EnglishEdit

EtymologyEdit

Derived from Middle English teies, teyse, taken as a plural, from Anglo-Norman teice, from Old French teise, toise.

NounEdit

tey (plural teys)

  1. (historical) An English measure of length for rope, perhaps equivalent to the fathom.
    • 1866, James Edwin Thorold Rogers, A History of Agriculture and Prices in England, volume 1, page 171:
      The tey or toise, the modern fathom, is employed as a measure of rope.

AnagramsEdit


FaroeseEdit

PronunciationEdit

PronounEdit

tey n pl

  1. they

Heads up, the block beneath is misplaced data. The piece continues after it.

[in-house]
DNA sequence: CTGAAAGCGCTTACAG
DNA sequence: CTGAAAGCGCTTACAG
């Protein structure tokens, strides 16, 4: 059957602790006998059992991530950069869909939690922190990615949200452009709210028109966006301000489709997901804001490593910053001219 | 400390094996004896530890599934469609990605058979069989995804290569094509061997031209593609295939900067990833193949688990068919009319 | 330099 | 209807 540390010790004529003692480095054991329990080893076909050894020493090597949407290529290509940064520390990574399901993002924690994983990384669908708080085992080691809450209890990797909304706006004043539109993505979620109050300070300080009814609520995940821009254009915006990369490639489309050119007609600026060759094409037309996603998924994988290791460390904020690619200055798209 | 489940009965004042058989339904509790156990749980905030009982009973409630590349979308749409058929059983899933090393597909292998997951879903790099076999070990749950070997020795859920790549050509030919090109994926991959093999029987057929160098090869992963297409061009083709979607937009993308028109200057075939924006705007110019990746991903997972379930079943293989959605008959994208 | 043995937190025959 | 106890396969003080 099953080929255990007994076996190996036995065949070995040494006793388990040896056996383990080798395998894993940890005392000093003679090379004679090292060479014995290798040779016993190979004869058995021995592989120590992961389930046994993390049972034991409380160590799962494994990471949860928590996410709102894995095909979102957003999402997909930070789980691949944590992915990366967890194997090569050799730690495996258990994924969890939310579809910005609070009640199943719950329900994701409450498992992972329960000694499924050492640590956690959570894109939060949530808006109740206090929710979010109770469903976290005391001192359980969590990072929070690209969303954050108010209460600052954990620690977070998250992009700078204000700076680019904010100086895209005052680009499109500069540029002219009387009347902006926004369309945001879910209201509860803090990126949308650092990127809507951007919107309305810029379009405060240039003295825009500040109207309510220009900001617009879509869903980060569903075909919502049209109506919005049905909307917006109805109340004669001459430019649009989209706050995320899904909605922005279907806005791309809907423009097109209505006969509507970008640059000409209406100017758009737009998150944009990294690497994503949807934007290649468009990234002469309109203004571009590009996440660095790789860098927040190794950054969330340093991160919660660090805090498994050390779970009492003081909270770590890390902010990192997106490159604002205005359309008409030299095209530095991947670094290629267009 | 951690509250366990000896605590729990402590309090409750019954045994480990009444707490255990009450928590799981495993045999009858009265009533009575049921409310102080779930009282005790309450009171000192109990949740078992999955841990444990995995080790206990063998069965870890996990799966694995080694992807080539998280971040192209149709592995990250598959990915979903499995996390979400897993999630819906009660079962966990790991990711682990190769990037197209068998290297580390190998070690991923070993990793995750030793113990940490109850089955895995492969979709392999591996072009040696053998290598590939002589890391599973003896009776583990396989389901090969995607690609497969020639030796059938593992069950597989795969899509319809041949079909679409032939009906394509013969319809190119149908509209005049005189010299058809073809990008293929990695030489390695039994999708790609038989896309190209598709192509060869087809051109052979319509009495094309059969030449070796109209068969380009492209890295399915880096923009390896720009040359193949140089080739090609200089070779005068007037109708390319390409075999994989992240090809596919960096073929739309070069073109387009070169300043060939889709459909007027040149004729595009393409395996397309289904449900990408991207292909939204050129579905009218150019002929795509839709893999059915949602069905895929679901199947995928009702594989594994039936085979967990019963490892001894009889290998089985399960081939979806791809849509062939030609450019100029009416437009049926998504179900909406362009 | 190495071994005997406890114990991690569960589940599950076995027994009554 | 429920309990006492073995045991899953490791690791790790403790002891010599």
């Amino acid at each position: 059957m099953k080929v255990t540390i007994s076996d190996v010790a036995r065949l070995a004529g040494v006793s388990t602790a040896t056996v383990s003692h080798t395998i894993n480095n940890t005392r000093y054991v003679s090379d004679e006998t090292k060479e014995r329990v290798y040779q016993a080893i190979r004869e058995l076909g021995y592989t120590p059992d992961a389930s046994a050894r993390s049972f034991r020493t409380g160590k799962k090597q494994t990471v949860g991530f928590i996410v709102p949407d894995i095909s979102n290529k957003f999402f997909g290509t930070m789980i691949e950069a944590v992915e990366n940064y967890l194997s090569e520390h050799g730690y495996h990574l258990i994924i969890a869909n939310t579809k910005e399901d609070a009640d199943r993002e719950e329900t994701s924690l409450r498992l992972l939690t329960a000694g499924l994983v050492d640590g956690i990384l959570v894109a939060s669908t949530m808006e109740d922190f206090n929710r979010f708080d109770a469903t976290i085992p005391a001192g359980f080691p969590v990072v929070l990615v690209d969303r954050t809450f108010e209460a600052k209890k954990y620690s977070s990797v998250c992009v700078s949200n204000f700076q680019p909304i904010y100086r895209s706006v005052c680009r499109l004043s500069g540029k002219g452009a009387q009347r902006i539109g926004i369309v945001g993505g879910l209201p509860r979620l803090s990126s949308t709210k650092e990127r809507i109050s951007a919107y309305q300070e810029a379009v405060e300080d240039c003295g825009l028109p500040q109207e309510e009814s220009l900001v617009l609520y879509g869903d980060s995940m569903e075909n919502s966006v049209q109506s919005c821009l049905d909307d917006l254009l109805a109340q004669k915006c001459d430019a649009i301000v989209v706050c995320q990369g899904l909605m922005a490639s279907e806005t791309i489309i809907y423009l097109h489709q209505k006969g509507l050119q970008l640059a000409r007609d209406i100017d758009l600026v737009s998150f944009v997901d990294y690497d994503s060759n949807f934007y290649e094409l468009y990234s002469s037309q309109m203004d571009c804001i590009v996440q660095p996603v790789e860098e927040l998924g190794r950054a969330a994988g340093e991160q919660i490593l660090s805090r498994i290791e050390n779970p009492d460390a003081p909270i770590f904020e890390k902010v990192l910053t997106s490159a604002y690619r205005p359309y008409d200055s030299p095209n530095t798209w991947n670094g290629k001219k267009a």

DeclensionEdit

Demonstrative pronoun - ávísingarfornavn
Singular (eintal) m f n
Nominative (hvørfall) tann ()† tann ()† tað
Accusative (hvønnfall) tann ta ()
Dative (hvørjumfall) (tann) / teirri
Genitive (hvørsfall) tess teirrar tess
Plural (fleirtal) m f n
Nominative (hvørfall) teir tær tey
Accusative (hvønnfall) teir ()†
Dative (hvørjumfall) teimum
Genitive (hvørsfall) teirra

KayapóEdit

PronunciationEdit

IPA(key): [tɛˈɯx]

NounEdit

tey

  1. stinger
  2. bird tail

YurokEdit

NounEdit

tey

  1. brother-in-law

ZaghawaEdit

PronunciationEdit

NounEdit

tey

  1. One without a mother and father; an orphan or a bastard (illegitimate child)
  2. (archaic) life

ReferencesEdit